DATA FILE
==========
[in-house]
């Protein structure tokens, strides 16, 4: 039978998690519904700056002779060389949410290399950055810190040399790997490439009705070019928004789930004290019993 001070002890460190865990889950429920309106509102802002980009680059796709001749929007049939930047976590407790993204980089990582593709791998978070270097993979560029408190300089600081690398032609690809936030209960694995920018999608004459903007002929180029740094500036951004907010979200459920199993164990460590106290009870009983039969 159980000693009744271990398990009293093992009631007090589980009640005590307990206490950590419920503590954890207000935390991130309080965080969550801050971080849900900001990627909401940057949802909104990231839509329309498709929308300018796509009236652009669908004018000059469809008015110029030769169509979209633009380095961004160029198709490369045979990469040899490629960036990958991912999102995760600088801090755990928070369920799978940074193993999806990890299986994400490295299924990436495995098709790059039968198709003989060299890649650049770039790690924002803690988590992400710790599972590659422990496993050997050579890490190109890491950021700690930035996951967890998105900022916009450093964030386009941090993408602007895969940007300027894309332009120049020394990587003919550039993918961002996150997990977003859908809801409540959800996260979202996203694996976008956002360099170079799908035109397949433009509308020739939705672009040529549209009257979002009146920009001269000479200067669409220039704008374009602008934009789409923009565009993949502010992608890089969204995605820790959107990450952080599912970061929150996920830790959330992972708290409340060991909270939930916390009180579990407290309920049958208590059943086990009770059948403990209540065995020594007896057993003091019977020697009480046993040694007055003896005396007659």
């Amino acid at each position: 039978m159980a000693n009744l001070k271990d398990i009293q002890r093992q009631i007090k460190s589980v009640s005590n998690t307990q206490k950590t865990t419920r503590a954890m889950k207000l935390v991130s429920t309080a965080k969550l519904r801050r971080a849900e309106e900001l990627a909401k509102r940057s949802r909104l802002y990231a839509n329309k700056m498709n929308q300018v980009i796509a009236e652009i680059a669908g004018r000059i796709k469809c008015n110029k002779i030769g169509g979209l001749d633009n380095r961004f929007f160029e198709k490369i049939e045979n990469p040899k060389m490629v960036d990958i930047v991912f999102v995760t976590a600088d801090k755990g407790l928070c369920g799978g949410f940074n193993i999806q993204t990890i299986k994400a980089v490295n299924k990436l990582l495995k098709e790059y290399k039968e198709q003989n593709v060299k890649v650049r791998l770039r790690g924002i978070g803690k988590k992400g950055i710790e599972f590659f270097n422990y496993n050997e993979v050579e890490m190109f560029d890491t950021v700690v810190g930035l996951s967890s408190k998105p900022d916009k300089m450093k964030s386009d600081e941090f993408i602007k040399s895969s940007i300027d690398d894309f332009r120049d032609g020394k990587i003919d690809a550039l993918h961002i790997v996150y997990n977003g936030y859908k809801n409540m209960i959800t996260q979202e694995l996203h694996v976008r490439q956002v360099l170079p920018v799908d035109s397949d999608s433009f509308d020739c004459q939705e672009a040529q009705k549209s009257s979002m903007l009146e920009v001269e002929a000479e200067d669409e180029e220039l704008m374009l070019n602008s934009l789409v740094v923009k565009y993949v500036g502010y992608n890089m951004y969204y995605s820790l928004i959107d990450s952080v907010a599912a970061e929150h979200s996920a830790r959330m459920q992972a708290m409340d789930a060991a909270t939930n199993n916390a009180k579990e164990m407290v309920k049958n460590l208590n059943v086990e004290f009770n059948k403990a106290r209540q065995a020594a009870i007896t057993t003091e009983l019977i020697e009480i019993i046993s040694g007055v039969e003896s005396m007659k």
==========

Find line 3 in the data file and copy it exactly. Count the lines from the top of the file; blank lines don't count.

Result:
């Amino acid at each position: 039978m159980a000693n009744l001070k271990d398990i009293q002890r093992q009631i007090k460190s589980v009640s005590n998690t307990q206490k950590t865990t419920r503590a954890m889950k207000l935390v991130s429920t309080a965080k969550l519904r801050r971080a849900e309106e900001l990627a909401k509102r940057s949802r909104l802002y990231a839509n329309k700056m498709n929308q300018v980009i796509a009236e652009i680059a669908g004018r000059i796709k469809c008015n110029k002779i030769g169509g979209l001749d633009n380095r961004f929007f160029e198709k490369i049939e045979n990469p040899k060389m490629v960036d990958i930047v991912f999102v995760t976590a600088d801090k755990g407790l928070c369920g799978g949410f940074n193993i999806q993204t990890i299986k994400a980089v490295n299924k990436l990582l495995k098709e790059y290399k039968e198709q003989n593709v060299k890649v650049r791998l770039r790690g924002i978070g803690k988590k992400g950055i710790e599972f590659f270097n422990y496993n050997e993979v050579e890490m190109f560029d890491t950021v700690v810190g930035l996951s967890s408190k998105p900022d916009k300089m450093k964030s386009d600081e941090f993408i602007k040399s895969s940007i300027d690398d894309f332009r120049d032609g020394k990587i003919d690809a550039l993918h961002i790997v996150y997990n977003g936030y859908k809801n409540m209960i959800t996260q979202e694995l996203h694996v976008r490439q956002v360099l170079p920018v799908d035109s397949d999608s433009f509308d020739c004459q939705e672009a040529q009705k549209s009257s979002m903007l009146e920009v001269e002929a000479e200067d669409e180029e220039l704008m374009l070019n602008s934009l789409v740094v923009k565009y993949v500036g502010y992608n890089m951004y969204y995605s820790l928004i959107d990450s952080v907010a599912a970061e929150h979200s996920a830790r959330m459920q992972a708290m409340d789930a060991a909270t939930n199993n916390a009180k579990e164990m407290v309920k049958n460590l208590n059943v086990e004290f009770n059948k403990a106290r209540q065995a020594a009870i007896t057993t003091e009983l019977i020697e009480i019993i046993s040694g007055v039969e003896s005396m007659k």